Carl Pruscha, an Austrian architect who mainly dedicated his professional career to investigate and work closely in the field of regional architecture in the eastern world, a territory that was being overlooked at a time when the modern movement in architecture and in the rest of the world was booming. Through an overview of his life, we will highlight some of his most relevant works in Nepal and Sri Lanka and understand how Pruscha managed to stamp his unique visions of architecture and cities into his built projects.
The Taragaon Hostel was commissioned by the Nepal Women’s Association, in order to build a guest accommodation for Western artists, writers, and scholars that were visiting Nepal. Now known as the Taragaon Museum, the complex was planned as if it were more of an urban project rather than an individual building. It is a modern barrel-vaulted complex of brick-and-glass structures with clear references to Kathmandu’s indigenous Newar architecture of traditional Buddhist monastic cells called dharmshalas.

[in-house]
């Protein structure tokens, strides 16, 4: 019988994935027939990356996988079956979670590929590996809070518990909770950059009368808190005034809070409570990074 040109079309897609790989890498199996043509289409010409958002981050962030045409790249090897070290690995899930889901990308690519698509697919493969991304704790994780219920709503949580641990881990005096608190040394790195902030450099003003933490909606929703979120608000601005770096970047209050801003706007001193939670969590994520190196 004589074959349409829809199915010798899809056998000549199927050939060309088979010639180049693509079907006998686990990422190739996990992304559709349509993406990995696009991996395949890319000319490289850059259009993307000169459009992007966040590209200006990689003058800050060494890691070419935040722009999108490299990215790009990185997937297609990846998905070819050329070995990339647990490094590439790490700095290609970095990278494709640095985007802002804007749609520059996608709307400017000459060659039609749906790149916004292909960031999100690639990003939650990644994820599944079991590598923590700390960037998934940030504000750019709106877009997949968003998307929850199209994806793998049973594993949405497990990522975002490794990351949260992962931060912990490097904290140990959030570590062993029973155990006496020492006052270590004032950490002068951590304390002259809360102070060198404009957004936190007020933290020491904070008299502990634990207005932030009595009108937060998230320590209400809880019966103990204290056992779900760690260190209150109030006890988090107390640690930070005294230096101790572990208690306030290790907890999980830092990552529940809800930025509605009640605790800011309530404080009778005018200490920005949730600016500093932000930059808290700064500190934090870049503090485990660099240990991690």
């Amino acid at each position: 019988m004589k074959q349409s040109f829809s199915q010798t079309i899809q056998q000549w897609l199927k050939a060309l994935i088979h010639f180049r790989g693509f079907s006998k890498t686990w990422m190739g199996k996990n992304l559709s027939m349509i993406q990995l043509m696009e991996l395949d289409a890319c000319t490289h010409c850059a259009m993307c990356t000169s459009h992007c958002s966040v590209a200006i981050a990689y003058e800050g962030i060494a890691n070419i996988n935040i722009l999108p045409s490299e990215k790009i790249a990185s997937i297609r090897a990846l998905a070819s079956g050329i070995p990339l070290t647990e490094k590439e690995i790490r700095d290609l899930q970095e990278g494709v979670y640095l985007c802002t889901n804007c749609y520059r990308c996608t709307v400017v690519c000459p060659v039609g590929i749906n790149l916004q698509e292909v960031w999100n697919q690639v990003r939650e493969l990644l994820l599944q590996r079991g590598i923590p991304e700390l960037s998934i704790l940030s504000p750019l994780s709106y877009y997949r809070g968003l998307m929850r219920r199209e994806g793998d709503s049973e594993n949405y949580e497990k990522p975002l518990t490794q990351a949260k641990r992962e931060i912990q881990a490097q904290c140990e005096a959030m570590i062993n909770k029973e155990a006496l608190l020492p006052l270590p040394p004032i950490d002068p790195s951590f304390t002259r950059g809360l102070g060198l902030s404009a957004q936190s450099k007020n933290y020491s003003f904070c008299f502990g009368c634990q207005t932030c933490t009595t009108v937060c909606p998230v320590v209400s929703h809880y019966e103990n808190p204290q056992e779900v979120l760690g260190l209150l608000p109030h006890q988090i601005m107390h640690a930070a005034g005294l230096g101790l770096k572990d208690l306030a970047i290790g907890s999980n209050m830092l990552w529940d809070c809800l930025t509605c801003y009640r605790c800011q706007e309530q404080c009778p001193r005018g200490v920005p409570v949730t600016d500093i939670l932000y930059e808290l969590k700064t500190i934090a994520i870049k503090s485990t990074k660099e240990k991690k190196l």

Pruscha was later invited by the Getty Institute in Los Angeles as Research Scholar and was the Head of Studio for Habitat, Environment, and Conservation. While combining researcher studies with the development of architectural projects, he continued working with his team on the delivery of a number of buildings around the world. Years later, he also completed two additional projects, a hotel, and a school, for the “One World Foundation” (OWF) in Sri Lanka. The purpose of the OWF was to develop educational projects, through funding with sustainable tourism.